I HAVE WORKED WITH THOUSANDS OF HUMANS. That’s no exaggeration. Over the last 25+ years, I’ve helped folk leverage, solve, resolve, or just move on from every kind of challenge, dilemma, trauma, and conundrum you could imagine (and a great number of problems you haven’t yet heard of).
Early in my career, I focused on flashy interventions that earned me plenty of accolades from my peers – we thrived on helping those whom others had failed, and the stakes were so high that anything became possible. It was fun to appear cutting edge and the praise from others had us feeling like big shots.
Still, as I think you can tell, my cranium was firmly wedged up my butt. I wanted my clients to be successful, but I also needed to look good on the way. Worse yet, my allegiance to professionalism meant I wasn’t all-in —I maintained a detached distance, so-called “objectivity.”
As I got older, my focus shifted from trying to win praise to doing whatever it took for my clients to experience progress. This shift awakened a burning question in me:
What separated my thriving clients from the ones who continued to feel stuck?
After some reflection, I found a few indicators of eventual progress in all of those who successfully moved on.
1. They Openly Acknowledge What’s Important To Them
The first attribute I found across all the winners is their willingness to admit that what’s at stake is personal. Certain things matter and they matter to us. That’s what’s at the bottom of anything problematic, otherwise why care?
When things are difficult it’s possible to feel demoralized, pessimistic, and even uniquely singled out by fate.
That tells us one thing for certain: something important to us is in the balance.
We may discover that we are wrong—that we are better off than we felt—but our starting place needs to be here, where we are in touch with our motivation for things to be different.
Painful it may be, but it’s also fuel.
2. They’re Openminded But Specific
Global assessments are usually a sign of psychological collapse, where we group experiences together based on some discomfort they all share. Before we know it we feel underwater, burdened by the momentum of patterns and trends that seem insurmountable.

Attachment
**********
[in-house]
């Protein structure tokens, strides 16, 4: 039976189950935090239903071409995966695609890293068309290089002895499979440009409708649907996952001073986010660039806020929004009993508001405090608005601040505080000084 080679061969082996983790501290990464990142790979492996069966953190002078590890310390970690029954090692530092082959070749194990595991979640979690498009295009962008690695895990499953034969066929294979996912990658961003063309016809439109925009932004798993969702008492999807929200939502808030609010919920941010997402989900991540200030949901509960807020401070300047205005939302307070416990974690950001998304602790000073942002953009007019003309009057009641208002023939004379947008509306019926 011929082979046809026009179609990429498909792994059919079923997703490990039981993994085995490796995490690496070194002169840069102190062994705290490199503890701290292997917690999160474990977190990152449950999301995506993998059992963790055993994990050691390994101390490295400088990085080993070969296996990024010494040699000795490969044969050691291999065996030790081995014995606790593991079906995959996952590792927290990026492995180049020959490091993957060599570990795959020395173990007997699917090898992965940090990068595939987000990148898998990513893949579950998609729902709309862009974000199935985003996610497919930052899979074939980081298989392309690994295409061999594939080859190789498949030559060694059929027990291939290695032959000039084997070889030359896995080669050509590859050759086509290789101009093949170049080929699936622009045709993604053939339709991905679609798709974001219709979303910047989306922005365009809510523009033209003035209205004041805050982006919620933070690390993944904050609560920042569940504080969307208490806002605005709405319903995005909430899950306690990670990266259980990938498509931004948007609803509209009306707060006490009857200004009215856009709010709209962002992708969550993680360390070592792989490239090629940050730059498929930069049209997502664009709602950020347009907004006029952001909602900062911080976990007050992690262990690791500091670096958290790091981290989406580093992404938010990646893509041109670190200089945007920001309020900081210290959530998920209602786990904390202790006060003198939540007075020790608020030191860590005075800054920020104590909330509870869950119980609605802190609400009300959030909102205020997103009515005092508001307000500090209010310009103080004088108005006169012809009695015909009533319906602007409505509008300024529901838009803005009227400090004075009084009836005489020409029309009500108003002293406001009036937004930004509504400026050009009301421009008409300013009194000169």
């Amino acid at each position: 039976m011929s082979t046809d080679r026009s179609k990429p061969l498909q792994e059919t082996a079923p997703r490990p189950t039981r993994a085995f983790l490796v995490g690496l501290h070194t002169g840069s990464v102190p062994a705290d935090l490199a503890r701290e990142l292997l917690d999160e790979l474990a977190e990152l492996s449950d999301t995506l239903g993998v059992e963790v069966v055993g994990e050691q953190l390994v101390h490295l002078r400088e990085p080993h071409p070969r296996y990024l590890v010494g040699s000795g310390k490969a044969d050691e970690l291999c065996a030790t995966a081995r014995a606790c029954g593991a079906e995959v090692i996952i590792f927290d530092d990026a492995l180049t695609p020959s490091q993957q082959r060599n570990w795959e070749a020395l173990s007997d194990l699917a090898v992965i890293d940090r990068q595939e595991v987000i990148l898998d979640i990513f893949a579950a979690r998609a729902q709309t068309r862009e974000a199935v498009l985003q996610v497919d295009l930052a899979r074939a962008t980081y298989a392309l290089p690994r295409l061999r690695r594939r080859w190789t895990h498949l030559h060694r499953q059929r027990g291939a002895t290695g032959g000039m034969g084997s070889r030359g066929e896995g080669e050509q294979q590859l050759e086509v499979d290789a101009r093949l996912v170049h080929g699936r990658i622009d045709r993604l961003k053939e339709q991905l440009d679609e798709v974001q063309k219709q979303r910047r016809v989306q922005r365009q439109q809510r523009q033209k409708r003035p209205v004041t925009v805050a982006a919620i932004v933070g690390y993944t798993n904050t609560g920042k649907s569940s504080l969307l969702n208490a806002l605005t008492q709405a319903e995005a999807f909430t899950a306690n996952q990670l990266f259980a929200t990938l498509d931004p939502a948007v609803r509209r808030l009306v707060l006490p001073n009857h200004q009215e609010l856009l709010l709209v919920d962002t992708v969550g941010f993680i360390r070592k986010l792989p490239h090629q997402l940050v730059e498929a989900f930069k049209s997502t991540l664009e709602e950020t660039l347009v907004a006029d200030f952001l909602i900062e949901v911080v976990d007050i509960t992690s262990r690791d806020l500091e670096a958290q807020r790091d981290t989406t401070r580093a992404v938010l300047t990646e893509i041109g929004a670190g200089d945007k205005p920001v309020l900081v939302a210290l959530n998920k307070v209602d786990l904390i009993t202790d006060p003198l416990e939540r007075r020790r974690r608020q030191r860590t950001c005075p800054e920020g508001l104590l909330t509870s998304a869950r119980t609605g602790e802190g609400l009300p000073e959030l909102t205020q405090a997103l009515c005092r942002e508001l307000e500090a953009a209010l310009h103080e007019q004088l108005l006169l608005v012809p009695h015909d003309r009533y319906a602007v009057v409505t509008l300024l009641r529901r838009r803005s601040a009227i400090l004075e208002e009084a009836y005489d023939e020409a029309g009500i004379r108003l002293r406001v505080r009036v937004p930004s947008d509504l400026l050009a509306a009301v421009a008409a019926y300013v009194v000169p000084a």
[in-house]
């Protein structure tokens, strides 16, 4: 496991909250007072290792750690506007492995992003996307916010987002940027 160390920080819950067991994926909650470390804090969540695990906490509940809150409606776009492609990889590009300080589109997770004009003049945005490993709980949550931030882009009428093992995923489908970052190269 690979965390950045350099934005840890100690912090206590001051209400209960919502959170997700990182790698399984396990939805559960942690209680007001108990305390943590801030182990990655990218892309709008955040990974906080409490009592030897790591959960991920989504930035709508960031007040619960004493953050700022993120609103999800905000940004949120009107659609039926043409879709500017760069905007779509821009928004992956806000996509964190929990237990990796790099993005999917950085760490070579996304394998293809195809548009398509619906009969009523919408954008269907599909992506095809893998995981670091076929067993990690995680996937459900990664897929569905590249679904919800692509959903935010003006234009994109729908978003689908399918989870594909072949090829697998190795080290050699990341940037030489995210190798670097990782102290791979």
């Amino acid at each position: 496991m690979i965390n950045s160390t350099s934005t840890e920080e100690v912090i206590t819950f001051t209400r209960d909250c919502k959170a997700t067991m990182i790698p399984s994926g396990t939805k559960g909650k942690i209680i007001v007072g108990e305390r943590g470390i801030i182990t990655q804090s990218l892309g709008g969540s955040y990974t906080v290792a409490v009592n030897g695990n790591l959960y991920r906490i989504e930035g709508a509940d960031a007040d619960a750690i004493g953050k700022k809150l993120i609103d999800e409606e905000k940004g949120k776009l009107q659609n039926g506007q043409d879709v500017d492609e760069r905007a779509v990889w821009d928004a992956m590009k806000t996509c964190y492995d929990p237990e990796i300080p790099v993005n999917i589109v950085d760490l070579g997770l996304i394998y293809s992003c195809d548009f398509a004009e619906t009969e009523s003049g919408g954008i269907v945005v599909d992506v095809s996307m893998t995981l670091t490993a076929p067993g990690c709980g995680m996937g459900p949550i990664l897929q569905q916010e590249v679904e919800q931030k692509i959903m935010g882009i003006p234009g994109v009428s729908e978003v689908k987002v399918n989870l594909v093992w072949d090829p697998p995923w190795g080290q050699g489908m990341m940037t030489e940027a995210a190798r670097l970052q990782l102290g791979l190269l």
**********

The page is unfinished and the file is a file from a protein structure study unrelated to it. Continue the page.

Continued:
But if the events of our past do have one quality in common it is this: they are over.
They’re done. All the past is over now.
And the present is what is here in all its glory. Let’s engage.
“Caretake this moment. Immerse yourself in its particulars. Respond to this person, this challenge, this deed. Quit the evasions. Stop giving yourself needless trouble. It is time to really live; to fully inhabit the situation you happen to be in now. You are not some disinterested bystander.
3. They Pay The Price
Rudyard Kipling once remarked:
“If you don’t get what you want, it’s a sign either that you did not seriously want it, or that you tried to bargain over the price.”
That’s a quote we can put to work.
In the pursuit of what we want, clarity in what we’re after and why we want it is key. We may even discover we need it less than we thought. Good to know.
In addition to knowing what we want and why, there is the price (if there wasn’t, we would have done the thing by now).
Ask yourself if you’re willing to do whatever it takes. Notice your response.
If it’s something like, “Well, it depends…” then that’s not necessarily a bad thing, and it most certainly could be a good thing if this moment of soul-searching revealed the limits of how far you’ll go in order to have what you seek.
Indeed, few things are priceless, so let’s find out what something is actually worth to us.
More than likely we discover that our falling-short was because we did as Sir Kipling intimated: we bargained over the price and tried to get our objective on the cheap.
When faced with the actual price of something we very much desire, we will be willing to pay that price only if we decide consciously—with open eyes—to do so.
“Genius is one percent inspiration and ninety-nine percent perspiration.”
By leaning into our discomforts instead of posturing or collapsing as a way of avoiding our vulnerabilities, we are able to bring all of ourselves to bear upon any problem at hand.
And admitting to ourselves that success in anything important is going to burn some calories is just the sobering preliminary thought process we need.
In situations where half-measures won’t suffice, we can now get to work.